FDA takes steps to improve reliability of automated external defibrillators
For Immediate Release
January 28, 2015
The U.S. Food and Drug Administration announced today that it will strengthen its review of automated external defibrillators (AEDs) to help improve the quality and reliability of these devices.
The FDA issued a final order that will require AED manufacturers to submit premarket approval applications (PMAs), which undergo a more rigorous review than what was required to market these devices in the past. The agency’s strengthened review will focus on the critical requirements needed to ensure the safety and reliability of AEDs and their necessary accessories, including batteries, pad electrodes, adapters and hardware keys for pediatric use.
“Automated external defibrillators save lives,” said William Maisel, M.D., M.P.H, deputy director for science, chief scientist and acting director of the Office of Device Evaluation in the FDA’s Center for Devices and Radiological Health. “These changes to the way these devices are reviewed will allow us to more closely monitor how they are designed and manufactured. This will go a long way towards correcting long-standing problems and ultimately improving the reliability of these devices.”
Automated external defibrillators are portable, electronic medical devices that automatically sense potentially life-threatening cardiac arrhythmias and either automatically deliver or advise the user to deliver electrical stimulation to re-establish normal heart rhythms. They are often stored in public locations for use in an emergency and, while they can be lifesaving, there has been a history of malfunction issues.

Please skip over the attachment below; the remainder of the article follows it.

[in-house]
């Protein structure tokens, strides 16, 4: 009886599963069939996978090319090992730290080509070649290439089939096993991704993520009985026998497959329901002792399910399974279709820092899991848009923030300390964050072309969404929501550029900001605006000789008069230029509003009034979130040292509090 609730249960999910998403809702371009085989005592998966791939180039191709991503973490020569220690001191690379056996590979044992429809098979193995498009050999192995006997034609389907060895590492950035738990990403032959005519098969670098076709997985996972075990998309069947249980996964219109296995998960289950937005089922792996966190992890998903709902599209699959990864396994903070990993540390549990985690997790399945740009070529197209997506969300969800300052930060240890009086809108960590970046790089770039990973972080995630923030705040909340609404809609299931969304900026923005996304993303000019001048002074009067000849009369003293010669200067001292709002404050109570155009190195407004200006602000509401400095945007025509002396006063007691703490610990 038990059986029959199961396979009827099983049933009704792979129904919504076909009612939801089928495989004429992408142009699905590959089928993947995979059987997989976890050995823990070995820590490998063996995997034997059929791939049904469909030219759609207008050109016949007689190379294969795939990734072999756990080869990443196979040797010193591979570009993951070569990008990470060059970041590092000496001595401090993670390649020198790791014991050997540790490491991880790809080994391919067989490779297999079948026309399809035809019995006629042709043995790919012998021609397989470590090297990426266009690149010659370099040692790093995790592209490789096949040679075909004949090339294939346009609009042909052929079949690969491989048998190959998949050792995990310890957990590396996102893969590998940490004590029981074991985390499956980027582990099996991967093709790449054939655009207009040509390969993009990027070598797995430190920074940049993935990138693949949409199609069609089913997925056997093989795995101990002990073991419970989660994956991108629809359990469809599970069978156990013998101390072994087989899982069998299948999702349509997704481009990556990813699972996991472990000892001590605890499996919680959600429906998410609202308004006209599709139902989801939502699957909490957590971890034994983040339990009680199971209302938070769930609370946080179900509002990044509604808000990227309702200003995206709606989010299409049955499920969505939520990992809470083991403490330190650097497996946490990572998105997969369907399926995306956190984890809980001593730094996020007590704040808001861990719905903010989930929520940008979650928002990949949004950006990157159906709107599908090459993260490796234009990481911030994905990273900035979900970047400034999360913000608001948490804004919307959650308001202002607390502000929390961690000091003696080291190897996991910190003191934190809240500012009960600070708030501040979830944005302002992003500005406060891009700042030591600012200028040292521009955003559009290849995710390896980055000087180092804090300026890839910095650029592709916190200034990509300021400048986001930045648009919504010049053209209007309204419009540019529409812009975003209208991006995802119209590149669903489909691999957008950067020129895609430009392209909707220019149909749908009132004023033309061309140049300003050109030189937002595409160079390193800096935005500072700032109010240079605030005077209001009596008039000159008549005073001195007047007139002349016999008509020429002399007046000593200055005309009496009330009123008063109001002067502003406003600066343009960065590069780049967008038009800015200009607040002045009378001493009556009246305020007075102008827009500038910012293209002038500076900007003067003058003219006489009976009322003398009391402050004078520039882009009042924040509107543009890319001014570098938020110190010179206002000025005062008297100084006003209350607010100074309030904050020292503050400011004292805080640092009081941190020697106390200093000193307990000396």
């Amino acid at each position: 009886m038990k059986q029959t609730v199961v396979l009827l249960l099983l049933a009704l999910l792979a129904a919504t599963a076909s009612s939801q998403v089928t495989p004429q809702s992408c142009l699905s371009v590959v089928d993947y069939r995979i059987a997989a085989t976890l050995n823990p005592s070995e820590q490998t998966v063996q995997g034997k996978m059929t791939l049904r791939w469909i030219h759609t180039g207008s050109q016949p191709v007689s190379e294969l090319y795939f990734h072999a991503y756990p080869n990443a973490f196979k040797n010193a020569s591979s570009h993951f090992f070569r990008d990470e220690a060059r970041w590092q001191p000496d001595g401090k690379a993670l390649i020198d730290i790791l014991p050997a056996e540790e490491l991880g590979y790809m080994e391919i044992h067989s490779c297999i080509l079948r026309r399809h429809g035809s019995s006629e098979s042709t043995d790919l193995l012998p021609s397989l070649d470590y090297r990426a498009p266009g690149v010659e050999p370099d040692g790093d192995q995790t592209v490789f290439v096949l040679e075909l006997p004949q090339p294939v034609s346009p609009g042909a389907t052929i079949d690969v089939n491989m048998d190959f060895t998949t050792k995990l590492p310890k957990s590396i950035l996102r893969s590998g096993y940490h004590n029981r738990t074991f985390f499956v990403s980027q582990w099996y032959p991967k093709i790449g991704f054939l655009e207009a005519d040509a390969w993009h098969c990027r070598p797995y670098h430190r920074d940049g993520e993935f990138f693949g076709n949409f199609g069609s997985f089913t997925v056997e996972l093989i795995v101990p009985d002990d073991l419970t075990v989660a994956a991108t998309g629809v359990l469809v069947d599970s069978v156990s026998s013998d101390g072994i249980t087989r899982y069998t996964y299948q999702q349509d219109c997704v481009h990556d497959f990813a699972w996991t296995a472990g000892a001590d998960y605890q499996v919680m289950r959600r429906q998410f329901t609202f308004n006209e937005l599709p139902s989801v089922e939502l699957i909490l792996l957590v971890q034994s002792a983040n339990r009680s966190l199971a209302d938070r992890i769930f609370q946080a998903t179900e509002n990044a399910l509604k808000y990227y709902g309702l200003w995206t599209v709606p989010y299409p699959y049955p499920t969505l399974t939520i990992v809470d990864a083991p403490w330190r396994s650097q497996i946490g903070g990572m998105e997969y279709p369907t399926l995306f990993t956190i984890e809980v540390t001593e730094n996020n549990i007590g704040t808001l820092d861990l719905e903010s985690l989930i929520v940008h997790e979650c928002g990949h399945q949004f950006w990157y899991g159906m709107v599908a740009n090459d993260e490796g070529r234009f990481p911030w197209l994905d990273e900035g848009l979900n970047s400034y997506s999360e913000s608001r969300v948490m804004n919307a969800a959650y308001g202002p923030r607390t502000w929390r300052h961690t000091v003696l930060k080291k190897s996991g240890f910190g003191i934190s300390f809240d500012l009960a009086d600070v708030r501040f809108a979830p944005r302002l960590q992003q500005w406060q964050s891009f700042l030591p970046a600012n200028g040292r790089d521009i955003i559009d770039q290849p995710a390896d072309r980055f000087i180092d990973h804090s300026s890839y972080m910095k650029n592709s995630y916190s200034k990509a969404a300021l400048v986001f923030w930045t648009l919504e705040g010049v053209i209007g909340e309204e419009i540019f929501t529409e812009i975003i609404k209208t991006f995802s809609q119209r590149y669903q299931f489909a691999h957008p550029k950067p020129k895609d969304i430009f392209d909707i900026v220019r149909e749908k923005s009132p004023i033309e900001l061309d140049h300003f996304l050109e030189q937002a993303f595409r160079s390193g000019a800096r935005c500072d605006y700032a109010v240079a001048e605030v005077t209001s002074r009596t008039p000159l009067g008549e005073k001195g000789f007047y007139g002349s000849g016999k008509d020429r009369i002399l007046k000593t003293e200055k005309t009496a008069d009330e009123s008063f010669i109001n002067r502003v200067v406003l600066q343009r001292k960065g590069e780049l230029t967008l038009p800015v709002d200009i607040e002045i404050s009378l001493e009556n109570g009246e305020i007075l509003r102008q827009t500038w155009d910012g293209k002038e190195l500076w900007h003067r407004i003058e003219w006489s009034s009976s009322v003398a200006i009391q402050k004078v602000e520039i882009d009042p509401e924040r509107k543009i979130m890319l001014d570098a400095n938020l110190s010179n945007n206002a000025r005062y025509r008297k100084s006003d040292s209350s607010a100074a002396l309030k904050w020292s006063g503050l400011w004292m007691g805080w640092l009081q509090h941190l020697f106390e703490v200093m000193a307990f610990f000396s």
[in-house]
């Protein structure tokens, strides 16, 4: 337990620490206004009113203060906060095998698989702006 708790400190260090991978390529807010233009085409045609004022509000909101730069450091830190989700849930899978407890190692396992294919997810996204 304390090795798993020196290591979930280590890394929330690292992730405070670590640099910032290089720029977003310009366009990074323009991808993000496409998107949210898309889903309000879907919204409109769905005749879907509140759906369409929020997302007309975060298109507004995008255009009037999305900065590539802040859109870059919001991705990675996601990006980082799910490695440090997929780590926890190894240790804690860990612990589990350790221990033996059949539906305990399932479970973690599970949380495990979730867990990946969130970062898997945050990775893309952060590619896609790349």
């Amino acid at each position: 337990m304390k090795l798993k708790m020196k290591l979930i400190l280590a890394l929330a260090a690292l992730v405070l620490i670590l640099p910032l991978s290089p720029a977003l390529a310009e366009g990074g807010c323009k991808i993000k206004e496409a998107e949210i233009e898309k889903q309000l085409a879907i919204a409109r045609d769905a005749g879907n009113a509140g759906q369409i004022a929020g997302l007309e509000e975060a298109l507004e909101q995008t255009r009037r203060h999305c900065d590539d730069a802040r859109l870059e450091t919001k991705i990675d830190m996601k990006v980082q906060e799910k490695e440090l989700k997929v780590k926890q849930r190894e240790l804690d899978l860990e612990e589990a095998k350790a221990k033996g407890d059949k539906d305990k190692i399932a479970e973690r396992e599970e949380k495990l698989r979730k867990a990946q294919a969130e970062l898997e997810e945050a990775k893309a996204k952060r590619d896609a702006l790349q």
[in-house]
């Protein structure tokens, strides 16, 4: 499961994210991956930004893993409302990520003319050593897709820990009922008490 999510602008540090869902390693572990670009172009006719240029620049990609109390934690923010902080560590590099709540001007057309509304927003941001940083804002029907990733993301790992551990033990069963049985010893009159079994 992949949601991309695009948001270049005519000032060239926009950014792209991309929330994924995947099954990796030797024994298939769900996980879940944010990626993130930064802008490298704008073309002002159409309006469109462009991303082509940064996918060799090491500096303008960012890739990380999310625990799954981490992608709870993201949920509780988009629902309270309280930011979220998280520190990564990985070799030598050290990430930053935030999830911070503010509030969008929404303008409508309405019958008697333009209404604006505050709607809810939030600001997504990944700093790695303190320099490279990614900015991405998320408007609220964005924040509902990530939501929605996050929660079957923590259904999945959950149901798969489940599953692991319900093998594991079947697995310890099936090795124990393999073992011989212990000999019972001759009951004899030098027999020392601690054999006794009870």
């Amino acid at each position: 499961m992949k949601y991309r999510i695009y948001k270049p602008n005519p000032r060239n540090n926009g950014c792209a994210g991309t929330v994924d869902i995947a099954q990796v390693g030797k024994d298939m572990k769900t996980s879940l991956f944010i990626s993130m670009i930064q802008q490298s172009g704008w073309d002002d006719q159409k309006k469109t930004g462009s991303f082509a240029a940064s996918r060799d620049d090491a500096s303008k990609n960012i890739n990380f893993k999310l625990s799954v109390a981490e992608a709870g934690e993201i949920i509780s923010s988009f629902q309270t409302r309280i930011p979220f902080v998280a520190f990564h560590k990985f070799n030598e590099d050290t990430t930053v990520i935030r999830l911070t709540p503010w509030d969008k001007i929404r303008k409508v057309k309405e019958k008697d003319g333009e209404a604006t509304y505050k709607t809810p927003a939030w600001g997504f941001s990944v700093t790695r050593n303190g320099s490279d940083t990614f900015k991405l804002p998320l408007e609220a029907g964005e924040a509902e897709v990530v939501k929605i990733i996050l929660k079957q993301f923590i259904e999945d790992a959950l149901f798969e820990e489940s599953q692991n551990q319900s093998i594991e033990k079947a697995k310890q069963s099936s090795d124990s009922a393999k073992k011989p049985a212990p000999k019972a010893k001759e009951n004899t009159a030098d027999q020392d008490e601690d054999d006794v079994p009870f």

From January 2005 through September 2014, the FDA received approximately 72,000 medical device reports associated with the failure of these devices. Since 2005, manufacturers have conducted 111 recalls, affecting more than two million AEDs. The problems associated with many of these recalls and reports included design and manufacturing issues, such as inadequate control of components purchased from other suppliers.
By requiring premarket approval for these devices, the FDA will receive important information about an AED manufacturer’s quality systems information. The FDA will also conduct inspections of manufacturers’ facilities prior to approval. After approval, manufacturers will be required to submit to the FDA any changes made to the devices that affect safety or effectiveness, and annual reports on device performance.
Given the importance of these devices in emergency situations, AEDs currently on the market will remain available while manufacturers work to meet the new PMA requirements. The FDA does not intend to enforce the PMA requirement for AEDs until July 29, 2016, as long as manufacturers notify the FDA of their intent to file a PMA by April 29, 2015. The FDA does not intend to enforce the PMA requirement for currently marketed, necessary AED accessories until January 29, 2020.
The Food and Drug Administration Safety and Innovation Act calls for the FDA to publish proposed and final orders to reclassify or call for PMAs for pre-amendments devices. The FDA’s Circulatory System Devices Panel recommended that AEDs remain Class III medical devices and require PMAs. The FDA originally issued a proposed order in March 2013 calling for PMAs to ensure the appropriate regulation of Class III pre-amendments devices.
The FDA, an agency within the U.S. Department of Health and Human Services, protects the public health by assuring the safety, effectiveness, and security of human and veterinary drugs, vaccines and other biological products for human use, and medical devices. The agency also is responsible for the safety and security of our nation’s food supply, cosmetics, dietary supplements, products that give off electronic radiation, and for regulating tobacco products.
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